Modelling Flux: Towards the Estimation of Small Area Temporary Populations in Australia

Elin Charles-Edwards (2011). Modelling Flux: Towards the Estimation of Small Area Temporary Populations in Australia PhD Thesis, School of Geography, Planning & Env Management, The University of Queensland.

       
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Author Elin Charles-Edwards
Thesis Title Modelling Flux: Towards the Estimation of Small Area Temporary Populations in Australia
School, Centre or Institute School of Geography, Planning & Env Management
Institution The University of Queensland
Publication date 2011-01
Thesis type PhD Thesis
Total pages 287
Total colour pages 83
Total black and white pages 204
Subjects 16 Studies in Human Society
Abstract/Summary Temporary population mobility, defined as a move more than one night in duration that does not entail a change in permanent residence, is a numerically significant phenomenon, both in Australia and overseas. As well as its theoretical importance, temporary mobility also has far-reaching practical implications for the planning and provision of local goods and services. Despite its acknowledged significance, previous efforts to produce estimates of non-resident populations have met with limited success. This thesis argues that lack of progress in this field is a symptom of the fragmentary state of knowledge of temporary population mobility in space and, more particularly, through time, and that by improving understanding of the dynamics of temporary mobility, more robust system-wide estimates of temporary populations can be produced. Accordingly, the thesis has two aims: (i) to advance understanding of the structure of the Australian temporary population mobility system by pursuing a more systematic approach to conceptualisation and quantification of temporary mobility, and (ii) to develop a model for the estimation of small area temporary populations. In contrast to other components of demographic change, temporary population mobility is characterised by significant short-term variability in its intensity, spatial orientation and duration. The challenge, therefore, is to identify the dynamic set of geographies which combine to generate the Australian temporary mobility surface. It is argued that that drivers of temporary mobility act at two distinct spatial scales. At the national level, institutional structures, such as the standard working time model and the school calendar, determine the total number of movers in the system, their composition and aggregate travel budgets. At the sub-national scale, climatic seasonality, the occurrence of scheduled events, and social tradition, transform the attractiveness of regions over the year altering the spatial distribution and duration of visits. The impact of institutional and region-specific attributes vary according to whether moves are undertaken for leisure, to visit to friends and relatives, or for business purposes. The outcome of these institutional and regional attributes is a spatially differentiated mobility surface which splits along four main lines: urban versus rural, coastal versus inland, northern versus southern Australia, and according to accessibility. Visits to these regions vary in their composition, in their timing, and in their duration. This dynamic population surface is characterised by a continuous ebb and flow of movers across the settlement system, and considerable flux in visitor populations within localities. Capturing this flux is the primary challenge in estimating temporary populations at the regional and local level. In place of past approaches that have utilised direct and indirect methods to estimate temporary populations, the thesis adopts an approach based on simulation modelling. Formulation of the model moves from a fully saturated matrix of temporary flows across space and time, to a simplified model of monthly visitor nights spent within destination regions. In its final form, the model reflects two distinct sets of processes, those driving the aggregate annual intensity of temporary mobility, and those driving the temporal variation in visitor populations at destinations. This study focuses on the latter. The model is made operational by Monte Carlo simulation and driven by a series of sampling distributions reflecting the composition, seasonality and duration of visits to destination regions. The model is evaluated with respect to both in and out-of-sample periods and regions. The model performs well overall, however, for a small subset of regions results suggest other processes at work. The most significant of these are the presence of local deviations from the modelled profiles not adequately captured at the regional scale for which reliable data are available, and the impact of multi-destination circuits which lead to variations in the amplitude and slopes of peaks in visitation from one year to the next. Building on these insights, the thesis anticipates how the model can be made operational for practical applications in a form that allows analysts to incorporate these dimensions using local expert knowledge.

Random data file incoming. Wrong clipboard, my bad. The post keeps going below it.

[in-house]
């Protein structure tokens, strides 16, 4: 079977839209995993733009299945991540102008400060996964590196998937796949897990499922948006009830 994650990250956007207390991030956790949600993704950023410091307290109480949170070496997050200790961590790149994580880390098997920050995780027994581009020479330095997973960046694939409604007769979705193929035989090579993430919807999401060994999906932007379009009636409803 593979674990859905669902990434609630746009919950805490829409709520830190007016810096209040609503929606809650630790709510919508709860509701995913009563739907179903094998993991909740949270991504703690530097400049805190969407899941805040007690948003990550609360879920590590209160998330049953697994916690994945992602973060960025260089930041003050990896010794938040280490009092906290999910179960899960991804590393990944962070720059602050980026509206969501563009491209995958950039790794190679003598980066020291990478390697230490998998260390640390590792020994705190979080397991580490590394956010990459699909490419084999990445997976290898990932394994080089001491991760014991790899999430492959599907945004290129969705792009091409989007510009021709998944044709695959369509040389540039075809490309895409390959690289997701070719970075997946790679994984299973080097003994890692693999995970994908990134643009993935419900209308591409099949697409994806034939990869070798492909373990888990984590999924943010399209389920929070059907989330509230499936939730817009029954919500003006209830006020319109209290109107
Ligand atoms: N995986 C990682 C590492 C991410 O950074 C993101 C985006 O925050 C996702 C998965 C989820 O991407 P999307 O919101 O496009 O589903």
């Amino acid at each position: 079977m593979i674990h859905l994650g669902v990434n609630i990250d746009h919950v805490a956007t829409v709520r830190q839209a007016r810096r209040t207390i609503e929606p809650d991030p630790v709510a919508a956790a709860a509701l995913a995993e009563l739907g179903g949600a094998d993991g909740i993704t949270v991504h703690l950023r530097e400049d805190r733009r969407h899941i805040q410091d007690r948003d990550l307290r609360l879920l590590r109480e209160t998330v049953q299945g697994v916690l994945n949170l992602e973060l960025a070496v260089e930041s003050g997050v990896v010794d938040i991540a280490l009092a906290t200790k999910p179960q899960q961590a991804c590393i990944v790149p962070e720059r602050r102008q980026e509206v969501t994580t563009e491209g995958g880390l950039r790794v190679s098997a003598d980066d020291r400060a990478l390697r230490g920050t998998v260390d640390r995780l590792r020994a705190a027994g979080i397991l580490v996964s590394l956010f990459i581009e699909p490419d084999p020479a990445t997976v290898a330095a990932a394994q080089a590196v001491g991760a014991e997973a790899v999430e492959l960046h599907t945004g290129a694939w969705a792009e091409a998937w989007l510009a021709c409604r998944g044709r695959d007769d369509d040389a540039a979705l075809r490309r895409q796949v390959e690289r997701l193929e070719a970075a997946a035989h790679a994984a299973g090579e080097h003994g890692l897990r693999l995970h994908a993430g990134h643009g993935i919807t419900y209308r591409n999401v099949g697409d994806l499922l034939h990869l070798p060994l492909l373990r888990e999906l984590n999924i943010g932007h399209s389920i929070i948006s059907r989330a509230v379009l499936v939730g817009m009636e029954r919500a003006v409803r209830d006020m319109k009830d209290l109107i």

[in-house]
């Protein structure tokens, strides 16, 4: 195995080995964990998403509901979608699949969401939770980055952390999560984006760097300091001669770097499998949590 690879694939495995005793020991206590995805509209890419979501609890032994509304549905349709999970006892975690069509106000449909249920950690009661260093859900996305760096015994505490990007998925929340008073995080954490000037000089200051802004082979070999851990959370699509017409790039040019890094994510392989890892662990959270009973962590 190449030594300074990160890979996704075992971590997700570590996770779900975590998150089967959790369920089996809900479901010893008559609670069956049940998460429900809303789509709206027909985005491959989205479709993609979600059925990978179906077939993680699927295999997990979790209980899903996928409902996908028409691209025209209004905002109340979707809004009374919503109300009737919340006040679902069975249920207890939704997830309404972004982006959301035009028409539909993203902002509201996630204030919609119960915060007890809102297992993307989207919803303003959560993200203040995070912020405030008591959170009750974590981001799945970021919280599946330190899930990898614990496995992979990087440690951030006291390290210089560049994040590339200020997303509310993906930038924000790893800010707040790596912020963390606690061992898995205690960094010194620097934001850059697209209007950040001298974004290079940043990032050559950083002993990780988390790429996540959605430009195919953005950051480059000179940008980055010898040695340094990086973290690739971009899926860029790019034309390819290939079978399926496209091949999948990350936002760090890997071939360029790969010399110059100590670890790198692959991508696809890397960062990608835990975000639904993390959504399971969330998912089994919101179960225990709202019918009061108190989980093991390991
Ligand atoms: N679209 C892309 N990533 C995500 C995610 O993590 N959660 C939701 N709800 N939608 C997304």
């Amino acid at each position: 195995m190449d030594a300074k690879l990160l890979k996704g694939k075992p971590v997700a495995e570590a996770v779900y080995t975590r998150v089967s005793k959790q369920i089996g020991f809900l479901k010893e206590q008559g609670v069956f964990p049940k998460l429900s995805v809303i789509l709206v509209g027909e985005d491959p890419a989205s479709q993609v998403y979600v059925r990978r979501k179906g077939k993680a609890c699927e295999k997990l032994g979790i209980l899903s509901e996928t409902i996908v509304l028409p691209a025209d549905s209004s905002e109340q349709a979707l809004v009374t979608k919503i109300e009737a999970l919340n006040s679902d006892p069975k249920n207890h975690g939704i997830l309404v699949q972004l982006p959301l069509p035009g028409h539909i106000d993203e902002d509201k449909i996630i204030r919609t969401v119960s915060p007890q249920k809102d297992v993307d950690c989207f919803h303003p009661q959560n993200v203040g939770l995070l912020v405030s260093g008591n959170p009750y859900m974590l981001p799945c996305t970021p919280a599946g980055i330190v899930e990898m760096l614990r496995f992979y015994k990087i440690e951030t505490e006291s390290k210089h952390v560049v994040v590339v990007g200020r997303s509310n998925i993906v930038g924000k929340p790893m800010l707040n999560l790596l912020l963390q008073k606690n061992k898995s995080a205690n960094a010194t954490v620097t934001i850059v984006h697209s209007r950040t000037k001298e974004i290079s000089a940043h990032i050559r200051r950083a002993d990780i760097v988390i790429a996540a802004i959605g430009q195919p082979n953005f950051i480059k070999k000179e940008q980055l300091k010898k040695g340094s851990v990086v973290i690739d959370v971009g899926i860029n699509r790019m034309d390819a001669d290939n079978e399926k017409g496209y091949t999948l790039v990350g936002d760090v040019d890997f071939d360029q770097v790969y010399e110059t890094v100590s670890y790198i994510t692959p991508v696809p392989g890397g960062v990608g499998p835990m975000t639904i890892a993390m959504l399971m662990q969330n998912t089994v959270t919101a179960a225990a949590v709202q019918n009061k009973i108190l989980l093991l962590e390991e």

Keyword Temporary population mobility
Population estimates
Migration - Australia
Additional Notes Colour: 63-64;74-75;77;81-82;84-85;88-90;94;102;110;112; 113;118-120; 122; 124; 136; 138-139; 155-156; 158-160; 163-164;167-169; 174; 176-177; 195-197; 199-200; 202-206; 208; 210; 214-215; 255-257; 260-287 Landscape: 41; 63-64

 
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Created: Fri, 15 Jul 2011, 11:08:34 EST by Ms Elin Charles-edwards on behalf of Library - Information Access Service